We continue our discussion with Pro Football Focus’ Garrett Mehal, as he joins me to examine the Falcons’ draft strategy, needs, and the value of the PFF platform. He is the man behind the PFF Falcons Twitter account.
Analyzing the first round options and evaluation principles
As the coaching staff tries to salvage the career of one first round pick, they may be welcoming another first round pick to the defensive line. Numerous mock drafts have the Falcons selecting Ed Oliver. The standout defensive tackle is being hailed as a potential top ten pick. It’s no secret that the Falcons desperately need to add another defensive tackle to the fray. Pairing Oliver with Jarrett is something that will have coaches, analysts, and fans salivating. If Oliver isn’t selected before the 14th pick, there shouldn’t be any hesitation from Quinn and Dimitroff.
“Oliver can do it all,” Mehal stated. “He’s been really solid in run defense. We know how good he is as a pass rusher. What makes him more impressive is he doing as a nose tackle, which means he is fighting through constant double teams. Some will question his productivity because he didn’t play in one of the top conferences. I think the fact that he is taking on so many double teams and still being productive from the nose tackle position shows how good he is. Deadrin Senat played pretty well in his rookie season, but I don’t think the Falcons should think twice about Oliver if he’s available. He is a potential top ten pick for a reason. His upside is sky high.”
With all the draft buzz surrounding Oliver, there is a very good chance he will get selected before the Falcons are on the clock. Winning the final three games of the season may prove to be costly in missing out on such a highly regarded talent. They can still easily draft a future star in their position. It’s clear the focus will be on addressing needs on both lines. Mehal knows the pressure is on them to draft an edge rusher and defensive tackle in the early rounds. There is another position that he believes should be considered as big as a necessity.
“There are plenty of options if Oliver isn’t there,” Mehal said. “Right tackle is something that must be addressed early in the draft. They could definitely use an edge rusher as well. From looking at PFF’s draft board, Oliver is ranked as the eleventh best prospect. Andre Dillard is ranked thirteenth, while Jawaan Taylor is ranked fifteenth. Those are two players that should receive major consideration.”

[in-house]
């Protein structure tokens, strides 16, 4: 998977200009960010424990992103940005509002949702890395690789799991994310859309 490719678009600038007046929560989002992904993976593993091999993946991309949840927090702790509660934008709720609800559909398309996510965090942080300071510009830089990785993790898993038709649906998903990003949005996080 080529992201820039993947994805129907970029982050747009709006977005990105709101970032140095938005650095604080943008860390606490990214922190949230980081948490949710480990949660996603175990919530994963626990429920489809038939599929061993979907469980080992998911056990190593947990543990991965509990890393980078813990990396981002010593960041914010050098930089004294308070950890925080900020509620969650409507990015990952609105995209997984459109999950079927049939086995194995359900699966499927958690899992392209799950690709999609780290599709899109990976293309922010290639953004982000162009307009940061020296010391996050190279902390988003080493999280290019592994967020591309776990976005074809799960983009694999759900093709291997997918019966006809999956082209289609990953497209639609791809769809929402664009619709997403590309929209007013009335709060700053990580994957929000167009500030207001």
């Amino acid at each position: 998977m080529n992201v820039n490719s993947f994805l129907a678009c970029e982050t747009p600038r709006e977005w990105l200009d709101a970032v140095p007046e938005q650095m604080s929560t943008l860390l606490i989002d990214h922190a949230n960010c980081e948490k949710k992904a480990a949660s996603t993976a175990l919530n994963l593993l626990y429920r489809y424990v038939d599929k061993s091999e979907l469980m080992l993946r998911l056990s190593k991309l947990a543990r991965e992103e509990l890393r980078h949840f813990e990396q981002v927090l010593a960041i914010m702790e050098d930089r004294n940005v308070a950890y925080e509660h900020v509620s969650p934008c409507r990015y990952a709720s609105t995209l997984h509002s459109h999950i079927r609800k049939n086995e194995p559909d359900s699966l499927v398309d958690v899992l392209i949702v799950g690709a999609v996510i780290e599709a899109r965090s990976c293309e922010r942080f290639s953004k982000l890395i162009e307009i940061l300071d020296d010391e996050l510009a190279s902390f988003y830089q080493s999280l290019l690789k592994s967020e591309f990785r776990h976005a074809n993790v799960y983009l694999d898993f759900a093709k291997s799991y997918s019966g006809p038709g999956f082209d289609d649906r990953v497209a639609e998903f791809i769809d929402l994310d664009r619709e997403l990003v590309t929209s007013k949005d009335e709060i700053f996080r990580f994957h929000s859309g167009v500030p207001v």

“I don’t think they can go into the season with Ty Sambrailo as the definitive starter. He’s been in the league for four years and has played about 1000 snaps. That’s about a season’s worth of snaps. Although he was good in pass protection at the end of last season, he has graded out as a below average tackle out of those 1000 snaps. He struggled in pass protection during his time in Denver. That’s probably a big reason why they gave up on him.”
“Brian Burns and Cody Ford are other prospects to keep in mind. Burns is ranked fourteenth, while Ford is listed at 22. There isn’t a drastic difference between any of these players. It’s all about who fits into what the coaching staff wants on both lines. Any of these four players would be worth selecting in the first round.”
It’s clear which positions need to be targeted during the early rounds of the draft. For all their issues in the trenches, the front office knows they will need to shore up other positions on the roster. The lack of depth is evident when assessing certain positions. That is a result of not re-signing most of their free agents and opting to release several veterans. One position stands out in particular as a potential problematic area.
“One position I am curious about is slot corner,” Mehal said. “Quinn hasn’t mentioned it in recent interviews and press conferences. Replacing what Brian Poole did on the field isn’t going to be easy. Nobody on the roster really has experience playing in the slot. I’m not sure what they are planning to do at that spot. Damontae Kazee is the biggest playmaker in the secondary, but you can’t totally bank on him being successful covering slot wide receivers. Playing slot corner is wildly different than handling the responsibilities of a deep free safety in Quinn’s Cover 3 defense.”
When the draft comes around, there are countless scouting reports and career projections being published on Pro Football Focus. Some evaluations are going to be spot on. Some evaluations are going to be wrong. It’s a never-ending cycle. During the 2016 draft, PFF was very critical of the Falcons’ draft class.